NEW DELHI — Nowadays, economists are assailed by irresolute thoughts: What, for example, is the right term to apply to current global economic conditions? Is it “depression,” “recession” or “recovery”?
What of the euro? Will it flounder or regain its “health”?
As these debates fill the air in finance ministries and economics departments around the globe, India continues its steady GDP growth, now projected to reach 9.4 percent this year. Indeed, the government says the growth rate will hit double figures soon.
Although many people seem amazed that India has maintained such rapid growth for so long — even in the face of the global downturn — surprise is unwarranted. India’s proportion of global GDP stood at 25 percent in 1750, but slumped to 1.6 percent by 1900, at the high noon of imperialism. India is simply rising again to reassert its traditional global position.
Can India achieve this?
Many challenges confront India on its path to sustained strong growth, principally that of converting the country’s vast promise into reality. In order to achieve this in a true democracy, India must ensure distributive justice.
It must ensure that enhanced purchasing power leads to a markedly improved quality of life for all of India’s citizens.
Currently, India has a window of opportunity, nearly unique in nature, thanks to a huge demographic dividend: Almost 60 percent of the country’s population is below age 30. This advantage is limited in duration, lasting two or perhaps three decades. If it is not used now, it will dissipate.
To seize this opportunity, India first must move decisively away from state capitalism, the remnants of which continue to retard the country’s economic progress. India’s economic future lies in maximizing its private sector’s dynamism, which demands an acceleration of institutional reform, including privatization at both the national and state level.
But, as the Indian economist and frequent policymaker Vijay Kelkar has put it, “India needs to fashion [its] own sui generis model of growth and development toward an advanced economy, always promoting inclusive growth, and thus gain the benefits of enhanced efficiency, greater equity and better governance under a liberal democracy.”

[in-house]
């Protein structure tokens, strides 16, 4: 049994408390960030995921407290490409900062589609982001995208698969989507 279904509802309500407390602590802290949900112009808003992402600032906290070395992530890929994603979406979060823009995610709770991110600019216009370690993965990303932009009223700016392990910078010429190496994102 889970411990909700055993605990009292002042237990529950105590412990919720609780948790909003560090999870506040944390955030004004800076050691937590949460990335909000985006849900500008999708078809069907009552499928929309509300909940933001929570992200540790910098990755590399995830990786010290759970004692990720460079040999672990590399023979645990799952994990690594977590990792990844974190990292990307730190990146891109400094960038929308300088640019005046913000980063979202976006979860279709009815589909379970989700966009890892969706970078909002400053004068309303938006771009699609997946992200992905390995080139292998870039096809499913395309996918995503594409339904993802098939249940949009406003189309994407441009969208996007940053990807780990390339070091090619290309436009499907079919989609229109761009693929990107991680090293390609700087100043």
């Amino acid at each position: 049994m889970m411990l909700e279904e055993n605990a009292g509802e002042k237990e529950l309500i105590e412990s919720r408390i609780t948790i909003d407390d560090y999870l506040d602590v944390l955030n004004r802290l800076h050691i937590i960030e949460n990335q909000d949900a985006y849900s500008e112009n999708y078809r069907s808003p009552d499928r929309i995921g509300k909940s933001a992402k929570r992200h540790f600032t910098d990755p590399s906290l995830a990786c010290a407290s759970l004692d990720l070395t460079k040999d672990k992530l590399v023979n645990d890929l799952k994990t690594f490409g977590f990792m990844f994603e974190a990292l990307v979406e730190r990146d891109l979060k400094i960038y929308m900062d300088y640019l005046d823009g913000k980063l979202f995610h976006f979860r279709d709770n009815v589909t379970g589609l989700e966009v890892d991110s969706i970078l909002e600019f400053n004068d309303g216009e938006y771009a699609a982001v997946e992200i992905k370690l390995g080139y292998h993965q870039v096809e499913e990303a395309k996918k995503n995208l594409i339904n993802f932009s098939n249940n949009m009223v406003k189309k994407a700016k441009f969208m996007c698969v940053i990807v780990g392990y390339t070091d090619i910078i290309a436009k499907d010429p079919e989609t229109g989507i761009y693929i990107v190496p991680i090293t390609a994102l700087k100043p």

Simply copying American, British or other Western policies and institutions won’t do. Moreover, India is not China; it cannot be — indeed, it must not be. That is why it should not hanker after any ersatz export-led or state-directed growth.
India’s second great challenge is to resolve its enormous infrastructure shortcomings. India is no longer primarily an agricultural economy; indeed, agriculture accounts for only around 20 percent of GDP. But this does not mean that agriculture should be neglected; on the contrary, it remains a way of life for many millions of Indians, who need capital and new technology.
Raising farm productivity and income requires improved irrigation, wasteland reclamation, warehousing, marketing, transport development and the free movement of produce within the country.
That’s why rapid strengthening of India’s physical and social infrastructure is central to its progress.
This leads us to examining India’s current fixation with GDP growth as a national panacea. The theory is that the government, as the agent of the people, collects taxes and delivers public goods in return. In this sense, the Indian state has been rather a poor agent; it collects little and delivers a pittance — and what it does deliver is of grossly inadequate quality.
Yet the Indian state continues to ask for a disproportionately high price from the people. This must change by directly targeting the alleviation of poverty — and ultimately its elimination.
I accept that the most powerful anti-poverty program is economic growth, but it works only if and when it is accompanied by distributive justice.
Only such “just” growth can eventually be converted into high GNC or Gross National Contentment — a truer index of economic well-being. Rather than endless debates about higher budgetary allocations, India needs to find practical ways to promote effective, targeted, self-adjusting and self-liquidating anti-poverty programs.
It is not the amount of money allocated by government that matters. The true litmus test of budget expenditures is what actually gets delivered. Only an inclusive approach to reform can meet peoples’ expectations, and in turn spread contentment.
India does not need more laws. It needs more effective and more accountable governments. It does not need more regulations, but rather a vastly larger canvas for individual freedom and opportunity. India’s economy must be freed from the organizing principle of state control so that individual enterprise and creativity can become its main engine.
India is at the threshold of an era of unprecedented growth. But to cross it, Indians must craft a new idea of India as the flagship of a modern global economy that unleashes the dynamism of all citizens.
Jaswant Singh, a former Indian finance minister, foreign minister and defense minister, is the author of “Jinnah: India-Partition- Independence.” © 2010 Project Syndicate (www.project-syndicate.org)
In a time of both misinformation and too much information, quality journalism is more crucial than ever.
By subscribing, you can help us get the story right.